developing world have well-developed geriatric services (apart from the moral and ethical
    objections to such a strategy)
 The Workforce Numbers Advisory Board controls workforce numbers in the NHS. Doctors
    are the remit of a subsidiary Committee, the Medical Workforce Review Team. In
    previous years, strict controls or „ceilings‟ were imposed on specialties to curb the
    unbridled expansion of popular specialties at the expense of less popular ones.
    Encouragement by provision of some central funding was given to unpopular specialties
    which were either politically sensitive (e.g. psychiatry) or necessary for key health targets
    such as cancer (requiring an infrastructure in specialties such as histopathology and
    radiology). As the impact of the EWTD on doctors numbers became apparent the
    restrictions on SpR numbers has been eased especially in acute medical specialties.
 In Geriatric medicine, 80 new SpR posts were allowed in 2003 and a further 30 in 2004.
    Because of the subsequent emergence of difficulties in filling SpR posts, no further SpR
    numbers were allocated in 2005.

    The Strategic Training Authority (which issues certification of Specialist training ) has
    recently been replaced by the Medical Education Standards Board. This is likely to
    diminish the power of the professional Colleges to decide where training posts should be
    placed. At the Department of Health, there has been a radical review of NHS workforce
    planning. Appendix 3 summarises the new NHS workforce arrangements. They are in
    their early days, but it is now clear that the traditional way of replacing „like with like‟ is
    considered a concept of the past. We now have to consider the total workforce needs for
    health and social care needs of a particular patient group. It is also clear that the
    traditional professional roles, boundaries and overlaps of roles are being challenged.
    The Older Peoples Care Group Workforce Team was established in December 2001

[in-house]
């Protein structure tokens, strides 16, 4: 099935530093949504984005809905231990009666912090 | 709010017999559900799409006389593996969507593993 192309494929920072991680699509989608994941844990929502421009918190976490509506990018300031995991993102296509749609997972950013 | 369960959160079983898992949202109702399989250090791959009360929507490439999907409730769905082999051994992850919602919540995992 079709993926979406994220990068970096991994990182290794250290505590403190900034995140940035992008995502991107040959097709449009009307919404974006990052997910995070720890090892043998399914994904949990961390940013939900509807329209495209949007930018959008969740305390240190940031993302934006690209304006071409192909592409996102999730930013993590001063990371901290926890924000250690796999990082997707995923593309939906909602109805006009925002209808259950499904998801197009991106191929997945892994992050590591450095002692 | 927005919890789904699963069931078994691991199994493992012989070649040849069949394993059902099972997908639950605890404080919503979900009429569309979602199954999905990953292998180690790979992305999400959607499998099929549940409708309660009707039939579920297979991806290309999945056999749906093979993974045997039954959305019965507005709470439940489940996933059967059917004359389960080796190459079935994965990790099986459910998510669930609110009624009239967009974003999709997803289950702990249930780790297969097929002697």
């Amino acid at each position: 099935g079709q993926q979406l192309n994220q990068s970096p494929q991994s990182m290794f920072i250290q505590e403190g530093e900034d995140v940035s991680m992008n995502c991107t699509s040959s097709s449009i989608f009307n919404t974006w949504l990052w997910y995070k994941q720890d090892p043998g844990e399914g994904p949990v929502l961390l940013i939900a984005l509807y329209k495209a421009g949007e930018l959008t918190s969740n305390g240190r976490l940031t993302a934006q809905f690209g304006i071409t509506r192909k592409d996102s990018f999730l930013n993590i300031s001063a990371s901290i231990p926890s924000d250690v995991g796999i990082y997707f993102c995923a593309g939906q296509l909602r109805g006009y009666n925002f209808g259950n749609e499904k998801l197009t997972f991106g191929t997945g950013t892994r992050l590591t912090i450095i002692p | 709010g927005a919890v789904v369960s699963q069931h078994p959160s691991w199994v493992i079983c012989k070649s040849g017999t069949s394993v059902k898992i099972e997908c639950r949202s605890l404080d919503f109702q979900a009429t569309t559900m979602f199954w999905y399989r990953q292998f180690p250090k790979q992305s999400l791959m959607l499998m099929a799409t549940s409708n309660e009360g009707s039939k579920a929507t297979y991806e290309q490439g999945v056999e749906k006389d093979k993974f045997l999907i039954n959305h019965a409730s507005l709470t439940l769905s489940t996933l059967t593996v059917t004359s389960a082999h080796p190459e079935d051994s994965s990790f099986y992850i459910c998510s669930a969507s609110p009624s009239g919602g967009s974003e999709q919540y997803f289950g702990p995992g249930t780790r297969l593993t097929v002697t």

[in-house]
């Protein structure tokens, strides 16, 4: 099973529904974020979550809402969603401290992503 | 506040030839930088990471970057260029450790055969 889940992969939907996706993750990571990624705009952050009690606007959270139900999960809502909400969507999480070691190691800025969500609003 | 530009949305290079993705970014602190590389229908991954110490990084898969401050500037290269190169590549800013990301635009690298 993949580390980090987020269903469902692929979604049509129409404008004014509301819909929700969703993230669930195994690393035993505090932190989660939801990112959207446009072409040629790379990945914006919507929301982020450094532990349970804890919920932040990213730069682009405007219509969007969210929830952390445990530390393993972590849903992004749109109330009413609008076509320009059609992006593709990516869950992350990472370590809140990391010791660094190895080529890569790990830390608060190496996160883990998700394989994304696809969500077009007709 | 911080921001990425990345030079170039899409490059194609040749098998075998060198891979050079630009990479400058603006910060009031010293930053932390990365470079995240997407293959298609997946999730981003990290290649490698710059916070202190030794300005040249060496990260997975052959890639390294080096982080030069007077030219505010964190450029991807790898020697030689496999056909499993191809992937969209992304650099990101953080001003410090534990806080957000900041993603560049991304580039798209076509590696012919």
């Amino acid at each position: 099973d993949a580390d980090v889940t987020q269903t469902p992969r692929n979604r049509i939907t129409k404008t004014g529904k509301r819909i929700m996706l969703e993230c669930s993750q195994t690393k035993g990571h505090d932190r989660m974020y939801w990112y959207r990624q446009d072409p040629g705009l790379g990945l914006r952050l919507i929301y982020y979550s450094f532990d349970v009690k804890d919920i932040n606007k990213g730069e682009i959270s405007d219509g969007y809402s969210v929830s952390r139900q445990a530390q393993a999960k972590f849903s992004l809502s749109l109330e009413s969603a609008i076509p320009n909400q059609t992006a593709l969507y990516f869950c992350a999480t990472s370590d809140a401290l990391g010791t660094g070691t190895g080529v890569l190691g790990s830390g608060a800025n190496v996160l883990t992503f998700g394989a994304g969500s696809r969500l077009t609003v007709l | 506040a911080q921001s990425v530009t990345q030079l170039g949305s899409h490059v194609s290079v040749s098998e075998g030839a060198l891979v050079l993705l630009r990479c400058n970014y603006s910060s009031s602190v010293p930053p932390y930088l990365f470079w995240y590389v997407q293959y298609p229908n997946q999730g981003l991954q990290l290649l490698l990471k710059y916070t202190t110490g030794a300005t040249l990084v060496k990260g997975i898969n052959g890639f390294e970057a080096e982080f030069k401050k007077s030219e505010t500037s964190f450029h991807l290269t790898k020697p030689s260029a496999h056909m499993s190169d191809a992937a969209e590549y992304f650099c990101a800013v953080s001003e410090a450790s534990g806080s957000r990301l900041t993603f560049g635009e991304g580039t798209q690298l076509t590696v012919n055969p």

to take a broad view of the workforce required to care for frail older people. Amongst its
    early priorities was to help with filling the „medical gap‟ in the care of older people,
    especially in relation to supporting new initiatives in Intermediate Care. It was proposed
    in 2002 (with mixed support from the Royal College of General Practitioners) to create a
    large number of General Practitioners with a Special Interest (GpwSI) in care of older
    people (and a number of other specialty areas).
    Unfortunately this initiative has been largely unsuccessful because:
   There are few GPs not already involved in Elderly Care Services who are interested in
    this work
   There was deep concern that this sort of work would distract GPs from providing basic
    services (in the context of a severe shortage of GPs especially in inner cities)
   Pre-occupation with establishing a new GP contract and a new range of General Medical
    Services (GMS 2)

Workforce in Geriatric Medicine. Report to the HSC – March 06
Alistair Main

Appendix 8

The European Working Time Directive

 A limit of an average of 48 hours worked per week over a reference period
 A limit of 8 hours worked in every 24 hour period for night work
 A weekly rest period of 24 hours every week or 48 hours every fortnight
 An entitlement to 11 hours consecutive rest every day
 An entitlement to minimum of 20 minutes rest break when working day is longer than 6
 A requirement on the employer to keep a record of the hours worked

Of course, this is totally unrealistic in a hospital service, and there are currently several let-out
 The 48 hour week applies over an average reference period of 26 weeks
 Immediate entitlement to the rest periods are „dis-applied‟
 Compensatory rest will be given when legislated rest periods are not possible

All senior hospital doctors including consultants, staff grades, hospital practitioners and
clinical assistants

The imperatives of the EWTD implementation for juniors (58 hours by 2004; 48 hours by
2009) can only be met by
 a significant expansion in consultant numbers AND / OR
 Others subsuming many traditional „consultant roles
 shift system with no „knock on‟ effects

Source: Communication between Dr IP Williams and Rodney Burnham
December 2001

Workforce in Geriatric Medicine. Report to the HSC – March 06
Alistair Main

Appendix 9

Views of Specialist Registrars on Shift Working
It is now considered inevitable that all junior medical staff, including SpRs will be subject to
the abolition of traditional on-call rotas and will all be working shifts by 2004 to comply with
the EWTD. The views of all SpRs participating in acute medical takes was sought in March
2001. Specialties included were cardiology, geriatrics, diabetes/endocrinology,
gastroenterology, renal medicine, respiratory medicine and rheumatology

970 of 1867 SpRs circulated responded (52%).
Only 7% were subject to a shift system in their SpR post, but 40% had experienced a shift
system in earlier posts. Almost all had previous and current experience of on-call rotas

  Quality Issues “Which system is best for:
                                Shifts                      On-call rotas                Undecided
Continuity of care?               1%                            92%                         7%